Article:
5. Knows ways in which humans can alter the equilibrium of ecosystems, causing potentially irreversible effects (e.g., human population growth, technology, and consumption; human destruction of habitats through direct harvesting, pollution, and atmospheric changes

Procedures for Teachers

The purpose of this activity is to pique students’ interest and build background knowledge on Antarctica.

Introductory activity – 30 minutes

  1. The Exploratorium’s website Antarctica: Scientific Journeys from Mc Murdo to the Pole contains field notes from research scientists who are studying in Antarctica. Divide the students into small groups. Assign each group one of the journal entries on the Exploratorium website.
  2. Ask groups to read the entry and record the main details from the pieces. After all the groups have finished, have them share the information from the entry with the rest of the class.
  3. Groups who finish early may check out the interactive map on the Exploratorium website that explains why petrified palm trees were found along the eastern coast of Antarctica.


Activity one – three class periods

The purpose of this activity is for students to learn about the importance of research in Antarctica.

  1. Tell the students that they are going to pretend that they are research scientists in Antarctica. Explain that the funding for their research will be cut unless they can justify the importance of their research. Tell students that they will gather information on the research that is being conducted in Antarctica and prepare a presentation that explains what they are researching and why it is important for them to continue with their research.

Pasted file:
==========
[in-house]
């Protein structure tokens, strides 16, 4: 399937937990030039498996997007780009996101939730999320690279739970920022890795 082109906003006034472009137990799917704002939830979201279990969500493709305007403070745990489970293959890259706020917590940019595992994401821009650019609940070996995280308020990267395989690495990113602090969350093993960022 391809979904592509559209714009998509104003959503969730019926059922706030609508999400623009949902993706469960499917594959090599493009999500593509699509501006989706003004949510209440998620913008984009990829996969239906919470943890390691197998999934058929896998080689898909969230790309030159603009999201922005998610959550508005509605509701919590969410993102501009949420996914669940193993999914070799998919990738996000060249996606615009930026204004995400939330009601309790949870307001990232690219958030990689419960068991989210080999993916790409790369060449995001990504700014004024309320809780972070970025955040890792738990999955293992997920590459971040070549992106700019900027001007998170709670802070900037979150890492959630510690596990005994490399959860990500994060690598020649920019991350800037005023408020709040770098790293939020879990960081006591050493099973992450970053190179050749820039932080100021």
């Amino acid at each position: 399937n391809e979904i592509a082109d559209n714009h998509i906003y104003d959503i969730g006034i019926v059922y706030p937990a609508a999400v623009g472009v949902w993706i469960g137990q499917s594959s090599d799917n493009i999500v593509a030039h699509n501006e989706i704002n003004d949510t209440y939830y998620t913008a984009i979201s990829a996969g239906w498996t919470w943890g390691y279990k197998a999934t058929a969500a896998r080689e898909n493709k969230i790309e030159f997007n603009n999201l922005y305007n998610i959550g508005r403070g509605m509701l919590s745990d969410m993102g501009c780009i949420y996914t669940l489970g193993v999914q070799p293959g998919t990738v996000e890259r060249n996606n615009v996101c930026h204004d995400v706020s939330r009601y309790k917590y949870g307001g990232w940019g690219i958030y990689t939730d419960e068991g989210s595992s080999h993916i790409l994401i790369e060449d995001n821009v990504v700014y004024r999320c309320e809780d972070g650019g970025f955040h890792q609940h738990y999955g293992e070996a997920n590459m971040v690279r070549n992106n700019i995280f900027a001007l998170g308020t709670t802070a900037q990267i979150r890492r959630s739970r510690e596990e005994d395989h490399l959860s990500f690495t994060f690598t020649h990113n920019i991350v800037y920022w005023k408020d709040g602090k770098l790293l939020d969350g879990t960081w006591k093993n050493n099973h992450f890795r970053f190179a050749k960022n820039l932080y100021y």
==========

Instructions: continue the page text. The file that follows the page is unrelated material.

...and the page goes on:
2. Divide the class into seven groups and assign each group one of the topics below.
    • Climate change
    • Oceanography
    • Biology
    • Environmental issues
    • Greenhouse gasses and global warming
    • Marine life
    • Glaciology
  3. Pass out the “Researching The Researchers” organizer. Explain to students that they will gather information on their assigned topic and create a presentation to explain and justify their research.The following is a list of Internet resources to help students begin their research:
  4. Explain to students that their presentation should address the following topics:
    • An overview of their topic of study